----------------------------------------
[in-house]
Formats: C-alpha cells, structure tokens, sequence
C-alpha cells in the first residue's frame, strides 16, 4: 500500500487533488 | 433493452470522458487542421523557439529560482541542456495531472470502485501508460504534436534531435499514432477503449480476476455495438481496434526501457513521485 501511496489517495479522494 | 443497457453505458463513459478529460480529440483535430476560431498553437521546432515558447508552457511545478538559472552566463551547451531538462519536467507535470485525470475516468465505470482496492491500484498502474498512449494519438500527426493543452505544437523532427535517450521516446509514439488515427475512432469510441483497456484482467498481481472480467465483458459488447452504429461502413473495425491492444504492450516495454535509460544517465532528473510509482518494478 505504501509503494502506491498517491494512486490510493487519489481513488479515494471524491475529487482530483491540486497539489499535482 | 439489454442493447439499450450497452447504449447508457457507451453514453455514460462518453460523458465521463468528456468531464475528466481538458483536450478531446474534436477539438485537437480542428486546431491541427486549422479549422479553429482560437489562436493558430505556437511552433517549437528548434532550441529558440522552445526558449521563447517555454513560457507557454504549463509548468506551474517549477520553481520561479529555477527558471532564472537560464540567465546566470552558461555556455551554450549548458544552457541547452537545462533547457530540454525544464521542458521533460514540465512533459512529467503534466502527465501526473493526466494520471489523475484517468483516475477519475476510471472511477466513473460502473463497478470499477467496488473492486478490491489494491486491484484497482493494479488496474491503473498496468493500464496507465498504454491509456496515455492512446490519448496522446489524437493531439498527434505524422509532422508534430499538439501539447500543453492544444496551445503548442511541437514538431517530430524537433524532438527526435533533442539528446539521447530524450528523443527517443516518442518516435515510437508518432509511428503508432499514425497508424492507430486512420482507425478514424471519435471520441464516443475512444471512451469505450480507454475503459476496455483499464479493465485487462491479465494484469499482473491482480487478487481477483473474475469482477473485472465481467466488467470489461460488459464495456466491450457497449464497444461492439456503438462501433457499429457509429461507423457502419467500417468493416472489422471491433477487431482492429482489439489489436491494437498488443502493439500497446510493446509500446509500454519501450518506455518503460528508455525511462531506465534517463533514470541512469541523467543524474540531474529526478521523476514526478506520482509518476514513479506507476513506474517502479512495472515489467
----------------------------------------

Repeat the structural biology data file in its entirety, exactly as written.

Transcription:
[in-house]
Formats: C-alpha cells, structure tokens, sequence
C-alpha cells in the first residue's frame, strides 16, 4: 500500500487533488 | 433493452470522458487542421523557439529560482541542456495531472470502485501508460504534436534531435499514432477503449480476476455495438481496434526501457513521485 501511496489517495479522494 | 443497457453505458463513459478529460480529440483535430476560431498553437521546432515558447508552457511545478538559472552566463551547451531538462519536467507535470485525470475516468465505470482496492491500484498502474498512449494519438500527426493543452505544437523532427535517450521516446509514439488515427475512432469510441483497456484482467498481481472480467465483458459488447452504429461502413473495425491492444504492450516495454535509460544517465532528473510509482518494478 505504501509503494502506491498517491494512486490510493487519489481513488479515494471524491475529487482530483491540486497539489499535482 | 439489454442493447439499450450497452447504449447508457457507451453514453455514460462518453460523458465521463468528456468531464475528466481538458483536450478531446474534436477539438485537437480542428486546431491541427486549422479549422479553429482560437489562436493558430505556437511552433517549437528548434532550441529558440522552445526558449521563447517555454513560457507557454504549463509548468506551474517549477520553481520561479529555477527558471532564472537560464540567465546566470552558461555556455551554450549548458544552457541547452537545462533547457530540454525544464521542458521533460514540465512533459512529467503534466502527465501526473493526466494520471489523475484517468483516475477519475476510471472511477466513473460502473463497478470499477467496488473492486478490491489494491486491484484497482493494479488496474491503473498496468493500464496507465498504454491509456496515455492512446490519448496522446489524437493531439498527434505524422509532422508534430499538439501539447500543453492544444496551445503548442511541437514538431517530430524537433524532438527526435533533442539528446539521447530524450528523443527517443516518442518516435515510437508518432509511428503508432499514425497508424492507430486512420482507425478514424471519435471520441464516443475512444471512451469505450480507454475503459476496455483499464479493465485487462491479465494484469499482473491482480487478487481477483473474475469482477473485472465481467466488467470489461460488459464495456466491450457497449464497444461492439456503438462501433457499429457509429461507423457502419467500417468493416472489422471491433477487431482492429482489439489489436491494437498488443502493439500497446510493446509500446509500454519501450518506455518503460528508455525511462531506465534517463533514470541512469541523467543524474540531474529526478521523476514526478506520482509518476514513479506507476513506474517502479512495472515489467